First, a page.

Wednesday, April 6, 2011

More summaries

Virginia Delegate Bob Marshall, Gun Owners of America, Inc., Gun Owners Foundation, American Life League, Inc., Institute on the Constitution, the Lincoln Institute for Research and Education, Public Advocate of the United States, Conservative Legal Defense and Education Fund, The Liberty Committee, Downsize DC Foundation,, and Policy Analysis Center:

Here, the amici’s brief argues three major points. First, that Virginia has standing to bring this action because (1) “the Virginia Health Care Freedom Act is not an act of nullification,” (2) the doctrine of parens patriae does not apply,” and (3) “the federal judicial power is not subject to prudential limitations.”

Second, that the individual mandate “cannot be justified as a constitutional exercise” of Congress’s authority under the Commerce Clause because: (1) the individual mandate is “morally-based, not commerce-based”; (2) the PPACA “is not a constitutional exercise of Congress’s power to regulate interstate commerce”; and (3) “as a ‘tax,’ the individual mandate confirms that [the] PPACA is an unconstitutional exercise of Congress’s Commerce Power.”

Finally, that the PPACA “constitutes [a] federal take-over of health and medicine in violation of the power of states and of the people secured by the Tenth Amendment,” because (1) it “intrudes on states regulation of the practice of medicine,” and (2) “suppresses individual healthcare choice.”

Former Attorneys General:

The former Attorneys General’s brief argues the following. First, it argues that “the individual mandate is an unprecedented subsidy for insurance providers, compelling commerce by private individuals not engaged in any form of commercial activity.”

Second, it argues that “the mandate does not regulate interstate commerce, or ‘economic activity’ that has a ‘substantial effect’ on interstate commerce” because (1) “the mandate does not regulate commerce,” and (2) the mandate cannot be justified as regulating economic activities that in the aggregate ‘substantially affect’ interstate commerce.”

Third, it argues that “the mandate is neither ‘necessary’ nor ‘proper’ for carrying into execution Congress’s power to regulate interstate commerce” because: (1) “the mandate is not ‘necessary’ to ‘carry[]into execution’ Congress’s regulation of interstate commerce, but instead attempts to counteract the effects of executed regulations”; and (1) “forcing private parties to enter into disadvantageous contracts to subsidize a private industry is not a ‘proper’ means of executing a regulation of interstate commerce.”

Finally, it argues that “the government’s attempts to defend a hypothetical law cannot save the mandate.”

The Center for Constitutional Jurisprudence:

The Center for Constitutional Jurisprudence argues the following to support its position that the PPACA is unconstitutional. First, the Center argues that “the doctrine that the federal government is one of only limited, enumerated powers is a bedrock principle of constitutional law.” Second, it argues that “the Commerce Clause was not meant to be a source of expansive federal intrusion into the daily lives of citizens.” Lastly, the Center argues that “even under the expanded view of the Commerce Clause taken in this court’s modern-era precedents, the PPACA exceeds the outer limits of the power afforded to Congress.”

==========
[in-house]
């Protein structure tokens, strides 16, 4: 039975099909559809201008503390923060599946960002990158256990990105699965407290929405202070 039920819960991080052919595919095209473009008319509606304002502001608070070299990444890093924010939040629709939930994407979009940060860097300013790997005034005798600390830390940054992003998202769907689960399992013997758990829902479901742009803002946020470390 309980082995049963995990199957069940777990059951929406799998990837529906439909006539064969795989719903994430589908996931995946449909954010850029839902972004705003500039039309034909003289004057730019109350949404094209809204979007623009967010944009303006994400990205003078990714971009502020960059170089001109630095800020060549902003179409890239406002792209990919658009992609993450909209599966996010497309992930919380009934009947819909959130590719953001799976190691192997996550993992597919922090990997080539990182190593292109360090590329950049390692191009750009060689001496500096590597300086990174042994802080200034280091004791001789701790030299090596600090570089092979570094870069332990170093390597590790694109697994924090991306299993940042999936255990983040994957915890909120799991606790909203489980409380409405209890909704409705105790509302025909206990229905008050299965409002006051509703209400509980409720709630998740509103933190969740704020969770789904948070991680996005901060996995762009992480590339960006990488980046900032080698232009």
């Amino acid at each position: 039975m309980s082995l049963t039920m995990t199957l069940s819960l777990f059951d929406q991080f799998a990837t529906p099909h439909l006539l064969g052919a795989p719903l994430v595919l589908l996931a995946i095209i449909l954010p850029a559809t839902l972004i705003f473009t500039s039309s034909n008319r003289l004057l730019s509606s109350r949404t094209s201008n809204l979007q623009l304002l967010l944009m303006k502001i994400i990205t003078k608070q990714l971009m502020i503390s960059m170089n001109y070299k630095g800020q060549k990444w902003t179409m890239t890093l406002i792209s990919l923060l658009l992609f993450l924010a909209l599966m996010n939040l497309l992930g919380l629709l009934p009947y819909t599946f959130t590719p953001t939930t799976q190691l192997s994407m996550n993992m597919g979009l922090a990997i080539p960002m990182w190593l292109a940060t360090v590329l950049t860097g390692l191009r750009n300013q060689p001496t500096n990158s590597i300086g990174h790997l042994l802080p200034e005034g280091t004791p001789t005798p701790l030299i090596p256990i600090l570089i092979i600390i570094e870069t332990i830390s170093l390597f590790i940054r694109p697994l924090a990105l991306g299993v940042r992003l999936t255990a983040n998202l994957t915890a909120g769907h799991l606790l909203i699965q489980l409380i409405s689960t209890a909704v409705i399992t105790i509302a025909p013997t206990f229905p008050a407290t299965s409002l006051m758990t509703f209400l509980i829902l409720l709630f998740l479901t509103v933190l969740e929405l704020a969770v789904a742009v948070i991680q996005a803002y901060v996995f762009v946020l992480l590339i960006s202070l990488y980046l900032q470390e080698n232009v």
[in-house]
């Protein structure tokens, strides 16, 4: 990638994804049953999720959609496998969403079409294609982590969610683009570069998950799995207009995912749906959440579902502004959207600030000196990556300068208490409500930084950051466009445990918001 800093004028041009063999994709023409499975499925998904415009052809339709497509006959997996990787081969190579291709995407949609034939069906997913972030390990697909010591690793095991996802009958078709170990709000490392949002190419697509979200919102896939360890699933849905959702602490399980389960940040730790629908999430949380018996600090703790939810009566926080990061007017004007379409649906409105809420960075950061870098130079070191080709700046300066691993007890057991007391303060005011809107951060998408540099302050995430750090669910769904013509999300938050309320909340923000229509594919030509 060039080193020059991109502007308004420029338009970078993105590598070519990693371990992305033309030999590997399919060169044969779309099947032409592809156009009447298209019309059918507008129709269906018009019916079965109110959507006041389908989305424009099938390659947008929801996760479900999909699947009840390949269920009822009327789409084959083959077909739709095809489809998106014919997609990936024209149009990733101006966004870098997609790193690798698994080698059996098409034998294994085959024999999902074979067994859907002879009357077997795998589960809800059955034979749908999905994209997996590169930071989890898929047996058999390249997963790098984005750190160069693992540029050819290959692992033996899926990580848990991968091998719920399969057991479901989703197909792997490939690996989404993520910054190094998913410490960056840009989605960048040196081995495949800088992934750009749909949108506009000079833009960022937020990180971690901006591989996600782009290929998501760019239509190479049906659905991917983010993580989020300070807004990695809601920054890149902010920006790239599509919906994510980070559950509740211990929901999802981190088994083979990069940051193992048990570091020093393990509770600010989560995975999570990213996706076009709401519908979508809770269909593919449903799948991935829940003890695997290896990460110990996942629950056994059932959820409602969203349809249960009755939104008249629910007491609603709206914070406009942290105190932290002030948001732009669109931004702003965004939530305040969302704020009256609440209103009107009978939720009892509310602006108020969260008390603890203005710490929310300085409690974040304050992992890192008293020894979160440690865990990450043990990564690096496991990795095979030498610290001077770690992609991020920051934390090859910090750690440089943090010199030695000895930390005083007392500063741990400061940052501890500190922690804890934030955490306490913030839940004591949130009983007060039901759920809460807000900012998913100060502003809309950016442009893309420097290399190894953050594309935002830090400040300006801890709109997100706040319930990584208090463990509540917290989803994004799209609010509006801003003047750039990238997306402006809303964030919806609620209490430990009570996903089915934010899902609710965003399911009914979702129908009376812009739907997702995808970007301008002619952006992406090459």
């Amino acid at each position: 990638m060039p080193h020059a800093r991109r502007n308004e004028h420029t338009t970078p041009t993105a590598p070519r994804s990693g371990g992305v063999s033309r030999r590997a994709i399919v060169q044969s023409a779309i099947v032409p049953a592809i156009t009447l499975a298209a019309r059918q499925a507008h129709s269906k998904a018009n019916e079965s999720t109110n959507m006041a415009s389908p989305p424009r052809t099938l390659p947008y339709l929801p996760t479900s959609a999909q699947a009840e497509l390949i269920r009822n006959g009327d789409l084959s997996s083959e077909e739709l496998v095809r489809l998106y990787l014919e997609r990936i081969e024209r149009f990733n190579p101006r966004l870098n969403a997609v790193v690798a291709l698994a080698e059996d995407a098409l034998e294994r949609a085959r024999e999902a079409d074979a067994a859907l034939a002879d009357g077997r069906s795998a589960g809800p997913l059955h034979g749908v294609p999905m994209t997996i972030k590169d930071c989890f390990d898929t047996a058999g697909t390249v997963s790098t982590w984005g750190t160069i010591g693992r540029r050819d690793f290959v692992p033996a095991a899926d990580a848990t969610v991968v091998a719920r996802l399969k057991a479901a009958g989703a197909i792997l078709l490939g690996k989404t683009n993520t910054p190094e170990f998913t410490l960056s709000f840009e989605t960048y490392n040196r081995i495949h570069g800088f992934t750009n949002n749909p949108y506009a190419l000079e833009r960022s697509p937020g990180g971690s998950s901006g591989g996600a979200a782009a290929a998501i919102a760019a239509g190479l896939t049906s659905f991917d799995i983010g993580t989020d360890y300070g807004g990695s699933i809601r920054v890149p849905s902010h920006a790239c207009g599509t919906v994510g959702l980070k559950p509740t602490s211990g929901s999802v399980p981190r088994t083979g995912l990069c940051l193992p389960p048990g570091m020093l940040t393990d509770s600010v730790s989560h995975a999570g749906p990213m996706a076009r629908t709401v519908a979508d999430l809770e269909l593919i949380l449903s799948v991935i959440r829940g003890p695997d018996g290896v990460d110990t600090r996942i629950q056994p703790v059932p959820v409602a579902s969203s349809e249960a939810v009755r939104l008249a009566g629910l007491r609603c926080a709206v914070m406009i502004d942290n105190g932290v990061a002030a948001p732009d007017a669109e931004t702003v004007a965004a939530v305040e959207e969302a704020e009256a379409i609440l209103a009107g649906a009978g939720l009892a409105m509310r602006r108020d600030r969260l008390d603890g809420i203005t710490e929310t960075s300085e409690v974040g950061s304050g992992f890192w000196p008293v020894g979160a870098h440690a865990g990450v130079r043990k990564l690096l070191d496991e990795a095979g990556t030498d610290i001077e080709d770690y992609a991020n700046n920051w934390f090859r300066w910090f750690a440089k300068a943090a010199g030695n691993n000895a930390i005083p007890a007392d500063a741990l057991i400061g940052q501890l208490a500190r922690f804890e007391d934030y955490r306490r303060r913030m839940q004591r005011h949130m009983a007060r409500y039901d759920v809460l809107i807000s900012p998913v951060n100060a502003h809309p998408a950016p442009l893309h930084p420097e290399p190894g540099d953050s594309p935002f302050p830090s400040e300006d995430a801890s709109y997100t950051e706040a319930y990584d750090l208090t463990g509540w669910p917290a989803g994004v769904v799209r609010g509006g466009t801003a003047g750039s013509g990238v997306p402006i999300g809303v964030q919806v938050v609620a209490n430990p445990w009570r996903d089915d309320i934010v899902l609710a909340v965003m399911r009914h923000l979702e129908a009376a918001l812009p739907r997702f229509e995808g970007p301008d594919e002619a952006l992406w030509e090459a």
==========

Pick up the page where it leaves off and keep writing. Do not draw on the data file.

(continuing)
The American Civil Rights Union:

The American Civil Rights Union’s brief contains five major arguments. First, that “the individual mandate regulates individuals not participating in interstate commerce for health insurance.” Second, that “the individual compels individuals to purchase health insurance sold only within completely intrastate markets by law, and does not involve regulations of interstate commerce for this reason as well.” Third, that “the individual mandate cannot be justified under the Necessary and Proper Clause.” Fourth, that “Congress can achieve all the social goals means to be addressed through the individual mandate through alternative means that are fully constitutional.” Finally, that because “the individual mandate cannot be severed,” the “whole PPACA must be found unconstitutional.”

Physician Hospitals of America:

The Physician Hospitals of America’s brief argues the following. First, that “in the absence of a severability provision, there is no presumption of severability.” Second, that “the only viable approach is to strike the whole Act,” because (1) “striking more than just § 1501 but not the whole statute is neither legally permissible nor even feasible,” (2) “Section 1501 is not severable from the entire remaining statute,” and (3) “the only constitutionally proper and workable approach is for the court to strike down PPACA in its entirety.”